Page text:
End-Stage Diastolic and Systolic Heart Failure: Evaluation and Timing of Heart Transplantation
End stage hypertrophic cardiomyopathy occurs in an estimated 3–15 % of patients and can present as either systolic or diastolic dysfunction. Risk factors for developing end stage disease include a family history of end stage disease, younger age at initial diagnosis, increased wall thickness and persistent arrhythmia. The classic form of adverse remodeling includes left ventricular cavity dilation with regression of hypertrophy and decrease in ejection fraction. Standard medical therapy for systolic heart failure and consideration of prophylactic defibrillator is indicated when LVEF is less than 50 %. Heart transplant is a viable option for patients with end stage hypertrophic cardiomyopathy, including those with systolic heart failure, diastolic heart failure or refractory arrhythmia. Strategies used to bridge patients to transplant include continuous inotropic infusion, left ventricular assist device, intra-aortic balloon pump, and in rare cases extracorporeal membrane oxygenation. Survival after heart transplant for hypertrophic cardiomyopathy is equal to or better than survival for patients who have other types of cardiomyopathies.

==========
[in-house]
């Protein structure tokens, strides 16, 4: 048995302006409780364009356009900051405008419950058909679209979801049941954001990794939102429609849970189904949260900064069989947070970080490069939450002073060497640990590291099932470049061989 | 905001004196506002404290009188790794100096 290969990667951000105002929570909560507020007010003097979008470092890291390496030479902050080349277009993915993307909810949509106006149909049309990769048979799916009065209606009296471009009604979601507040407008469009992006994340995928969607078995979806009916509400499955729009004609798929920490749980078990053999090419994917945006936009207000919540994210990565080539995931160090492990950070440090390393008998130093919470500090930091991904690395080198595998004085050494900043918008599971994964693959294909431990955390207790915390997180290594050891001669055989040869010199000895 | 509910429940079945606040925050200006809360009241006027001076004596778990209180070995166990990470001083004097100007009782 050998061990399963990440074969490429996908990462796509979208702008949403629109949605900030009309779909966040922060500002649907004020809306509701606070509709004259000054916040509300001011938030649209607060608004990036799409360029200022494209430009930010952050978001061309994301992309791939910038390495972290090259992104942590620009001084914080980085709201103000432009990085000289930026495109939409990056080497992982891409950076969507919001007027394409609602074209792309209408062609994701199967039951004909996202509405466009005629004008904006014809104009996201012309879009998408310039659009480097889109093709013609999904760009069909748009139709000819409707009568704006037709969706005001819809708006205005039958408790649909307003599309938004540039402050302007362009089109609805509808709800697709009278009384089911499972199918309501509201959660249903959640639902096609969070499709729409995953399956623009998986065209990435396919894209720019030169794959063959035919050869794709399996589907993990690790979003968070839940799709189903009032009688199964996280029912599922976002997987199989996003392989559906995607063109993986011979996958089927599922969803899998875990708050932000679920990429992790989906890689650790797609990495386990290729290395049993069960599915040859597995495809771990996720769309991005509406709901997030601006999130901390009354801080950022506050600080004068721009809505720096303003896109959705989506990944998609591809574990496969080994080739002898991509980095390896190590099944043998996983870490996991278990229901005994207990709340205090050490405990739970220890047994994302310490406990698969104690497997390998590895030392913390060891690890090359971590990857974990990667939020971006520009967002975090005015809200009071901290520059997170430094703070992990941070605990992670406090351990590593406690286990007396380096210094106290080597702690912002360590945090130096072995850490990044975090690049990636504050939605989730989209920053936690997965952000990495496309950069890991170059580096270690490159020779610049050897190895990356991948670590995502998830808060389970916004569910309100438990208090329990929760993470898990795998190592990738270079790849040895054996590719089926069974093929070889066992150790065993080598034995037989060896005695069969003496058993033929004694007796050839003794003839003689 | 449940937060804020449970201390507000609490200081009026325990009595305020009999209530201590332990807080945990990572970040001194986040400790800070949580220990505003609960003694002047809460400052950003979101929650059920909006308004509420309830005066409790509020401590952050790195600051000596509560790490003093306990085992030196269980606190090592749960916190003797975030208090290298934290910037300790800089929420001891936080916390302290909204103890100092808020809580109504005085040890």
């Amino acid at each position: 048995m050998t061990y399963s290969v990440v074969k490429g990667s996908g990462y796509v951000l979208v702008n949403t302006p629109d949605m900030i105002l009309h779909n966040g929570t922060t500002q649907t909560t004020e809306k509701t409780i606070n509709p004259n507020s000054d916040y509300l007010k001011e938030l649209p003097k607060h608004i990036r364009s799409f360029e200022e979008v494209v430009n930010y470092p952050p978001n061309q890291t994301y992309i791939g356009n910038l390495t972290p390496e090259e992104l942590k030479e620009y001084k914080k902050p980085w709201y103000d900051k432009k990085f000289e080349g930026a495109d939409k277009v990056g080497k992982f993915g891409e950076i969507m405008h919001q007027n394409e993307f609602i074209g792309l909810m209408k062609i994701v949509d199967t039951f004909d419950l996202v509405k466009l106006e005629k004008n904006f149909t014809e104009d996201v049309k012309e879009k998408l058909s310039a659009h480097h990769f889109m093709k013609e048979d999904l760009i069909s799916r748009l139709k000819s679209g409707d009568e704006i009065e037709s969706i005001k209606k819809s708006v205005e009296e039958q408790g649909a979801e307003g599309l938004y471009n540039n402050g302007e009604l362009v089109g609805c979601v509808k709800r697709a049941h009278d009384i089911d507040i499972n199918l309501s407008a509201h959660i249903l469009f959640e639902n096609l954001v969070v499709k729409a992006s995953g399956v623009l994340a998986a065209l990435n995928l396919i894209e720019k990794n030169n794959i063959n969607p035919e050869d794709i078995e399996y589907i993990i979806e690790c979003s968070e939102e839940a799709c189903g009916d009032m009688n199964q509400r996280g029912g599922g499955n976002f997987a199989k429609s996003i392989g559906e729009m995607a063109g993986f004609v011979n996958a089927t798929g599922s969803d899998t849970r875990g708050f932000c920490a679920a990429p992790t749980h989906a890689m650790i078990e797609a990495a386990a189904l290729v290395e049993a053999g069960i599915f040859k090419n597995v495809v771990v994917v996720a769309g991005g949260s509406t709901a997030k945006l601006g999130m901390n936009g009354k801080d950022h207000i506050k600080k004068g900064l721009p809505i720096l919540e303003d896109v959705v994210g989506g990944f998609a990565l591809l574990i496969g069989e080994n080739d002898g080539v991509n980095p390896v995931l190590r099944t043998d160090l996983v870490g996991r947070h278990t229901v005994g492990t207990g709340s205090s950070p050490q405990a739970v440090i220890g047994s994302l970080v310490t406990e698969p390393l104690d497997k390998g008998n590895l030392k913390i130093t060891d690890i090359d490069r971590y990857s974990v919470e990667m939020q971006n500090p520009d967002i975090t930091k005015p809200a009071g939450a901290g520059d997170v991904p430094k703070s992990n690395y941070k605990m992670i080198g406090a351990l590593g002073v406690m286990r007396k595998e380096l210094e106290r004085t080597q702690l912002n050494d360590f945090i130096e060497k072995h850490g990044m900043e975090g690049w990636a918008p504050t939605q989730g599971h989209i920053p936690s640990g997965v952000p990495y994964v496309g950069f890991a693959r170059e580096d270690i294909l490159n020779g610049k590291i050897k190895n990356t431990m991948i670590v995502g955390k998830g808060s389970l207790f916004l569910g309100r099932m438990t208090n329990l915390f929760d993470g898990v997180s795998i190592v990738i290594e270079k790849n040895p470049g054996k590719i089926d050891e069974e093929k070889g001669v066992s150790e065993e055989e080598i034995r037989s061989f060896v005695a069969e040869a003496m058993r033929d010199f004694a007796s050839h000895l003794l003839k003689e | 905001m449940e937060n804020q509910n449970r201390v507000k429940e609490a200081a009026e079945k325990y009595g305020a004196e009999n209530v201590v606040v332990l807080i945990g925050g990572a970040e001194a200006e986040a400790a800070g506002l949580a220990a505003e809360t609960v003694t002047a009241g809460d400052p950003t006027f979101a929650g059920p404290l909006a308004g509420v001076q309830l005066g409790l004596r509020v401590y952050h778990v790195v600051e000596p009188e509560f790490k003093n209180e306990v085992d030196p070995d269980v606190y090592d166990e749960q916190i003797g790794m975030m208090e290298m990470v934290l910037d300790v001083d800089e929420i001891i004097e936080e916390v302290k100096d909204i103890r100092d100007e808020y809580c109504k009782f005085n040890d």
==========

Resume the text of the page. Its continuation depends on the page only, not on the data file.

Key WordsCongestive heart failure End-stage HCM LV systolic dysfunction LV Diastolic dysfunction Restrictive physiology Left ventricular assist device (LVAD) Heart transplantation
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